Footprint Futures

Footprint Futures
The key stage 2 and 3 eco-footprint teaching resource from the Centre for Alternative Technology

Other Slide Show Activities

  • Footprints
    This slide show explains what eco footprints and carbon footprints are.
    (From module Module 1: The Big Picture)
  • The Big Picture
    This slide shows some of the major global environmental issues in a nutshell.
    (From module Module 1: The Big Picture)
  • Myth busting
    This slide show explains why recycling and switching off the lights isn’t going to save the planet!
    (From module Module 1: The Big Picture)
  • Transport Footprints
    This slide show introduces how we use transport and the impact it has.
    (From module Module 2: Transport)
  • Sustainable Transport
    This slide show introduces some sustainable transport solutions.
    (From module Module 2: Transport)
  • Energy Footprints
    This slide show demonstrates how most of our energy is currently produced in the UK.
    (From module Module 3: Energy)
  • Walk the walk
    (From module Module 3: Energy)
  • Renewable Energy
    This slide show introduces some sources of renewable energy.
    (From module Module 3: Energy)
  • Building Footprints
    This slide show demonstrates the sustainability issues behind a lot of the buildings we have in the UK.
    (From module Module 4: Buildings)
  • ‘Stuff’ Footprints
    This slide show draws attention to some of the wider global impacts of the stuff that we buy.
    (From module Module 6: Stuff)
  • Good Stuff
    This slide show draws attention to some sustainable examples of the ‘stuff’ that we buy, including organic and Fair Trade products.
    (From module Module 6: Stuff)
  • Food Footprints
    This slide show demonstrates the sustainability issues behind much of the food we produce and consume in the UK.
    (From module Module 5: Food)
  • Global Footprints
    This slide show recaps some of the major sustainability issues they have studied over the project.
    (From module Module 7: Think Global, Act Local)

Things needed for this Module...

Building Consequences:
  • Paper and Pencils
Site Visit:
  • A site to visit. The Centre for Alternative Technology has several sustainable buildings made from different materials but you may want to visit somewhere closer to your school.
  • If you cannot find any examples of sustainable buildings to visit, try and find out about buildings that have had energy saving features added to them, such as insulation.
  • Even if you cannot find any positive sustainable examples, it will still be valuable to leave the classroom. Investigate a traditional building using natural materials – the materials may have low embodied energy, but how energy efficient is the building when in use? Or even investigate bad examples – pupils will gain a lot from being able to apply their knowledge.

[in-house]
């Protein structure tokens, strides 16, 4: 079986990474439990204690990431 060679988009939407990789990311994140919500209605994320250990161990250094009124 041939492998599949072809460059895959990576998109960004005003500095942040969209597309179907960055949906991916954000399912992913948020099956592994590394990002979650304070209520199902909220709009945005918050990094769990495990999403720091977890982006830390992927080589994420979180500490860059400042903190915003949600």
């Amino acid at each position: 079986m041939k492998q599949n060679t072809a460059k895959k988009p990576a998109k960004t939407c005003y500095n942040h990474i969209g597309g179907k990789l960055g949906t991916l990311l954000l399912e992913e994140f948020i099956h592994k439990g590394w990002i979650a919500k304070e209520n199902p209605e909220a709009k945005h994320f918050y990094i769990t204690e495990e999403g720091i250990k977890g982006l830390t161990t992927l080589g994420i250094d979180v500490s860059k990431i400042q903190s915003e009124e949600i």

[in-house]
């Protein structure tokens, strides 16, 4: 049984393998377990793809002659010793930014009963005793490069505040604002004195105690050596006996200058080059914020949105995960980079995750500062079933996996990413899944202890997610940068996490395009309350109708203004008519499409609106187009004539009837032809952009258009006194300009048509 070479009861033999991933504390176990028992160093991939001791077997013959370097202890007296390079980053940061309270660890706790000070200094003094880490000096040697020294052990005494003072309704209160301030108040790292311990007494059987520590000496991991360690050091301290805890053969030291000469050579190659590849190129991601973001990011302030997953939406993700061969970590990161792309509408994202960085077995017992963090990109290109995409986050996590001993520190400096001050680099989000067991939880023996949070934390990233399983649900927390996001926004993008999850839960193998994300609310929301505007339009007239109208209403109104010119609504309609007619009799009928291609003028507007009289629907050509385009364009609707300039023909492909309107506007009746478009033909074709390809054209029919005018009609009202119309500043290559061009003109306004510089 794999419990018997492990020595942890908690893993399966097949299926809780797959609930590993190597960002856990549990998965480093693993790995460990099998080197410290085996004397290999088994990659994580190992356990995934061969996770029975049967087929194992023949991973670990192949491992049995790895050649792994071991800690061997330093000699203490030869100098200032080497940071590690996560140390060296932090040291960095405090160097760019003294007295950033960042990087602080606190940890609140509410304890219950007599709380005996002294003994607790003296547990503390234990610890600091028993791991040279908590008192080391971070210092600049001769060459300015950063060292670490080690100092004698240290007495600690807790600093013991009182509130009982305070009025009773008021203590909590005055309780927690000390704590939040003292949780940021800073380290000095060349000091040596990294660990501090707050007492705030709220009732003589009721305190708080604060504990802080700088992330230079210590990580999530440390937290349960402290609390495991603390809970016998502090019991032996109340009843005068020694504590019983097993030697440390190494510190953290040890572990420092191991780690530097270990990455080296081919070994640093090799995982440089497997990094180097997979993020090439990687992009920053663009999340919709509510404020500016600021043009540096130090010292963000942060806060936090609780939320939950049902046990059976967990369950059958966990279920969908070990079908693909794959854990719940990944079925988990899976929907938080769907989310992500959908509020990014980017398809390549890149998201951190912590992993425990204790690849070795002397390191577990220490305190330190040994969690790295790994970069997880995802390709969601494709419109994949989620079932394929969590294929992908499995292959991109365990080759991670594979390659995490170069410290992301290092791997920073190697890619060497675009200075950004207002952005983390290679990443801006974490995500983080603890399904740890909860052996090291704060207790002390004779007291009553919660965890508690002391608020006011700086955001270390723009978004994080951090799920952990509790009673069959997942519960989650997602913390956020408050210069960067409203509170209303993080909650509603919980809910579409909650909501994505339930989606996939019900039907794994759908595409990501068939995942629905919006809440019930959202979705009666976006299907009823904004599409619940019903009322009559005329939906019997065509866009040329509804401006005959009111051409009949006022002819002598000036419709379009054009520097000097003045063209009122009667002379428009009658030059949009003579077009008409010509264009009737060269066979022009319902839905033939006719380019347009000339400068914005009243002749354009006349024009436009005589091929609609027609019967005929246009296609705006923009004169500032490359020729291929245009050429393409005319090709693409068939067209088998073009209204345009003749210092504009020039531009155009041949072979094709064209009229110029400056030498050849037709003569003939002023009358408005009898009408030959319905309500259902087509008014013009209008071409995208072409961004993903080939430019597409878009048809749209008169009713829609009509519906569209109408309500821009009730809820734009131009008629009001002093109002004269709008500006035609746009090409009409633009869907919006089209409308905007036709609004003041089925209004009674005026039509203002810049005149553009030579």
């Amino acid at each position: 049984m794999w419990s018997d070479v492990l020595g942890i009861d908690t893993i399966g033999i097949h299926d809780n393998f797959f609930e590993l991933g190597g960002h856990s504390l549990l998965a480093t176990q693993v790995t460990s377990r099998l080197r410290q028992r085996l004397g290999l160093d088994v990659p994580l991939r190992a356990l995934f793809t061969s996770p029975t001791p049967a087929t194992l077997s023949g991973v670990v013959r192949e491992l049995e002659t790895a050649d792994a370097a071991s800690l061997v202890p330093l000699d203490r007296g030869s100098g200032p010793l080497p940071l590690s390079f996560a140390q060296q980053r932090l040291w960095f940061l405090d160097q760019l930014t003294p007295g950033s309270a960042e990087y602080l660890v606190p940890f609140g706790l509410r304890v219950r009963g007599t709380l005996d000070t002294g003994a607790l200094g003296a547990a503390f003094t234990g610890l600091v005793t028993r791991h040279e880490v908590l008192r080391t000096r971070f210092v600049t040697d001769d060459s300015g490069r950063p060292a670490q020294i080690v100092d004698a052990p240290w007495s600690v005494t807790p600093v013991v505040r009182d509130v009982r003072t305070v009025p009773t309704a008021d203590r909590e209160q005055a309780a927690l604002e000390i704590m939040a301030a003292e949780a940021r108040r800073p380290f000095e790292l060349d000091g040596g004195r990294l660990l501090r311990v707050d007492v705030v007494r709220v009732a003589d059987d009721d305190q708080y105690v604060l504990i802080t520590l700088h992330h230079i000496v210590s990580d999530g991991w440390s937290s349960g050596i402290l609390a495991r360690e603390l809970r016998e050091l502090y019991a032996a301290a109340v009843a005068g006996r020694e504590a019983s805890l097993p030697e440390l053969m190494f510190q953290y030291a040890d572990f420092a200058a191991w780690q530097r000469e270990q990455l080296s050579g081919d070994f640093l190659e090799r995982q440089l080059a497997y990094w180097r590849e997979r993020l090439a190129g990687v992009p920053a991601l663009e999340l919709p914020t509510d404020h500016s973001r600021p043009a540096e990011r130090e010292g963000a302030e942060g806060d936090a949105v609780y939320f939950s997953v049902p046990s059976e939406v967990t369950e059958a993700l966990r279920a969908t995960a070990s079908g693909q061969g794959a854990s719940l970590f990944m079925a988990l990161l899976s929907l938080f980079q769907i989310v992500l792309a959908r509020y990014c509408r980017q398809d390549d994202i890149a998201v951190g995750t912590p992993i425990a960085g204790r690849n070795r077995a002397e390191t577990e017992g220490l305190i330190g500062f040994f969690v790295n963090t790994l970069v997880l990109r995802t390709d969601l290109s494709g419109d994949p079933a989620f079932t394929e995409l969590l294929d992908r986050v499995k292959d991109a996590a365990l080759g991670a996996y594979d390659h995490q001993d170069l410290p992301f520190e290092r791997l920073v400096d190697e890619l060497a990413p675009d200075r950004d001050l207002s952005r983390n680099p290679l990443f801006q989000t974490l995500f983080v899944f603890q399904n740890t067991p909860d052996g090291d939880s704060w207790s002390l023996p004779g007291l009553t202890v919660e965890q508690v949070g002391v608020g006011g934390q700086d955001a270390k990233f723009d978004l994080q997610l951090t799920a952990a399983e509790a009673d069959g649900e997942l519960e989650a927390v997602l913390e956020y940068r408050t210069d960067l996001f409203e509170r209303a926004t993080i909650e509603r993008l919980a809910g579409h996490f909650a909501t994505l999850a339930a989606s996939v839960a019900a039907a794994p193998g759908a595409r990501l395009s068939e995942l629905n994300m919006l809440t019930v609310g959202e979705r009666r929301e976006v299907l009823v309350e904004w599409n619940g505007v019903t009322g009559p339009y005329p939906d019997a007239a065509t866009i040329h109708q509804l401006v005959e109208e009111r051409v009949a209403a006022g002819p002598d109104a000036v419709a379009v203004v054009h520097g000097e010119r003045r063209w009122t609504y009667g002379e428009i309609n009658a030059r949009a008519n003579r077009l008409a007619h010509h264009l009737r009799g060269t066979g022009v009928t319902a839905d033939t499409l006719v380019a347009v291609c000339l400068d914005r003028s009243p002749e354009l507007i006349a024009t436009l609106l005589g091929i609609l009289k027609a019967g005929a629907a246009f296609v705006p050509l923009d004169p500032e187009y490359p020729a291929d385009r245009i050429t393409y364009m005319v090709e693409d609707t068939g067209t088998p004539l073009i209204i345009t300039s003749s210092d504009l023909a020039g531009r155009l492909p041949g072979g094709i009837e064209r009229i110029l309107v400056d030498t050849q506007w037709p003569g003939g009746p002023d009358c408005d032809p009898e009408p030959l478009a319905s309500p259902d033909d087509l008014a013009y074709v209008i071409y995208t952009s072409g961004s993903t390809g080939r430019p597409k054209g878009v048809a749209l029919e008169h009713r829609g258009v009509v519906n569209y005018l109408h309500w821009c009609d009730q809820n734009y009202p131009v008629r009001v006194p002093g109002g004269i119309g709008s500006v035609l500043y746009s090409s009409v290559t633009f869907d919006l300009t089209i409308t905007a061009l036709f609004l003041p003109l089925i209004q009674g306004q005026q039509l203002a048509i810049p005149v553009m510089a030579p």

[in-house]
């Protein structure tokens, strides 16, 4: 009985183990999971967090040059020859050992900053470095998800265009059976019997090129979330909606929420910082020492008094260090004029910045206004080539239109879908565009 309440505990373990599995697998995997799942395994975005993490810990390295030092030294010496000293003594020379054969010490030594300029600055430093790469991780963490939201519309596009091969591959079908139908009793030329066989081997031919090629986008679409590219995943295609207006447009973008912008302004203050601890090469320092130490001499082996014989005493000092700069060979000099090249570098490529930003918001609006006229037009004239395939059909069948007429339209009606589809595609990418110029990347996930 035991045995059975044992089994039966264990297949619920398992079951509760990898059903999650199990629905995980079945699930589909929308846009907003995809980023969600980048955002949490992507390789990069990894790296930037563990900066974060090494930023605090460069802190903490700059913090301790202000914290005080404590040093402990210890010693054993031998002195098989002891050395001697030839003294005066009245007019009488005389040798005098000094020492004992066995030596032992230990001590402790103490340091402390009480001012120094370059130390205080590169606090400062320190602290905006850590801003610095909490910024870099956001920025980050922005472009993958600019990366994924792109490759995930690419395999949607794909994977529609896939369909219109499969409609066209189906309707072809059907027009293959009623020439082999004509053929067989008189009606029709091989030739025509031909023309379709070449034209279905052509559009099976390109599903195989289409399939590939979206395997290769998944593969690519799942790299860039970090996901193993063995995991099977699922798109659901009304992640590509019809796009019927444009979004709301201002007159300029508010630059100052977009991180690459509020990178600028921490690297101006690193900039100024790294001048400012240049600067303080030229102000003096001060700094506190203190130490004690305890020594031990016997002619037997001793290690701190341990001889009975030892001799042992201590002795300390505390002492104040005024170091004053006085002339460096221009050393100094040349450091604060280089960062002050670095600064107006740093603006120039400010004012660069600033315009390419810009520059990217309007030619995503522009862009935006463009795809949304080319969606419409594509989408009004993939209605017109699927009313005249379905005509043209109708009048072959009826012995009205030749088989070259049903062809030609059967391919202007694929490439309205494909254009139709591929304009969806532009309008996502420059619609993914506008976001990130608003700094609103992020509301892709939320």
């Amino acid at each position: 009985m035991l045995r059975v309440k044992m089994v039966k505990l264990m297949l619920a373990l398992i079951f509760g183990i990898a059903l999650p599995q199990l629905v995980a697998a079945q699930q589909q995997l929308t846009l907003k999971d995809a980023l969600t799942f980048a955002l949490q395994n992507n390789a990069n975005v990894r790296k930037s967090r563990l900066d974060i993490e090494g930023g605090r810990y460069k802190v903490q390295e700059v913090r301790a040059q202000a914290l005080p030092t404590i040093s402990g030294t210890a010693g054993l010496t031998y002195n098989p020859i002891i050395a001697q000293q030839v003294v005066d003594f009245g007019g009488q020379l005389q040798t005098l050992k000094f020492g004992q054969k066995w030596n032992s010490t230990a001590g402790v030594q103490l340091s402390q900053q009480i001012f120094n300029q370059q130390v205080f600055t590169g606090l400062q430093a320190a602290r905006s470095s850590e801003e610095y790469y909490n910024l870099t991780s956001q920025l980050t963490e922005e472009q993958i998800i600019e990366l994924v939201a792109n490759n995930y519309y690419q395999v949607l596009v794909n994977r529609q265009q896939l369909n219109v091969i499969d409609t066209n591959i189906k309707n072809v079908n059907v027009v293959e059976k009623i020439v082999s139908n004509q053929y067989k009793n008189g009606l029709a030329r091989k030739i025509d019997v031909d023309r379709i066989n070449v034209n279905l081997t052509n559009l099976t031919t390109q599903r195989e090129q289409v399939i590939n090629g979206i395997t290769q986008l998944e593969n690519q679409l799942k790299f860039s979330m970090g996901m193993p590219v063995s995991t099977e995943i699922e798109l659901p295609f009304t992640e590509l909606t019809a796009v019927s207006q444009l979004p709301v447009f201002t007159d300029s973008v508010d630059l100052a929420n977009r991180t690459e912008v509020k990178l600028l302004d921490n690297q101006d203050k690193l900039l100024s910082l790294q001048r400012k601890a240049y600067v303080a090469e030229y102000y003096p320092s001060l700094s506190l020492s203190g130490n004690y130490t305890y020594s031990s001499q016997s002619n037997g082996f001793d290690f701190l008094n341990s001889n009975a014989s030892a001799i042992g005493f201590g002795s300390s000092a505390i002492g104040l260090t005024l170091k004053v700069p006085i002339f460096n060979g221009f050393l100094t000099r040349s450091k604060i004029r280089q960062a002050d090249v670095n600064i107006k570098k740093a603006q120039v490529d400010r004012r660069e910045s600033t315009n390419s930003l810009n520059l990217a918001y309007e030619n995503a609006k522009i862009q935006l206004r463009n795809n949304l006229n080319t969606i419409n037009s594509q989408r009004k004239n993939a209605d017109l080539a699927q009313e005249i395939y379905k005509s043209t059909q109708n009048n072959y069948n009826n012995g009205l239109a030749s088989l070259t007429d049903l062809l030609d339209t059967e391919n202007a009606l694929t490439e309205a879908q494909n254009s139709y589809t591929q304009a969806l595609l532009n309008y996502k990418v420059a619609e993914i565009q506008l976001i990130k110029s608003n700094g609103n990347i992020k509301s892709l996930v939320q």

Build it Yourself!:
  • Cardboard boxes
  • Craft materials, paper, scissors, glue etc
  • Clear plastic (eg windows from processed food packaging, or old A4 clear plastic wallets)
  • A icon printed set of designs (687.54 kB) for photovoltaic panels, solar water heating panels, tiles etc
Sustainable Planning - Buildings:
  • You could invite the person they interviewed on the site visit to help with this activity
  • Maps and aerial floor photo mats if you have them
  • Variety of media for recording
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<< Module Overview

Module 4: Buildings

Eco Buildings

Eco Buildings

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This slide show illustrates several types of eco buildings and eco refurbishments.

What to do:

Use the images and text and the information below to discuss with pupils.

file_pptDownload the PowerPoint Slideshow: Eco Buildings (4.2 MB)

The main points to draw out in the slide show are the range of opportunities we have to build with low embodied energy building materials. Anything that used to be plant material, whether it is timber, straw, or hemp, will also have a certain amount of CO2 sequestered in it. Before cement, concrete and steel became readily available due to cheap energy prices, most buildings were made from local materials. New buildings are exciting and important. But most of the buildings we will need by 2050 have already been built. So eco-refurbishment of existing building stock is just as important as new-build.


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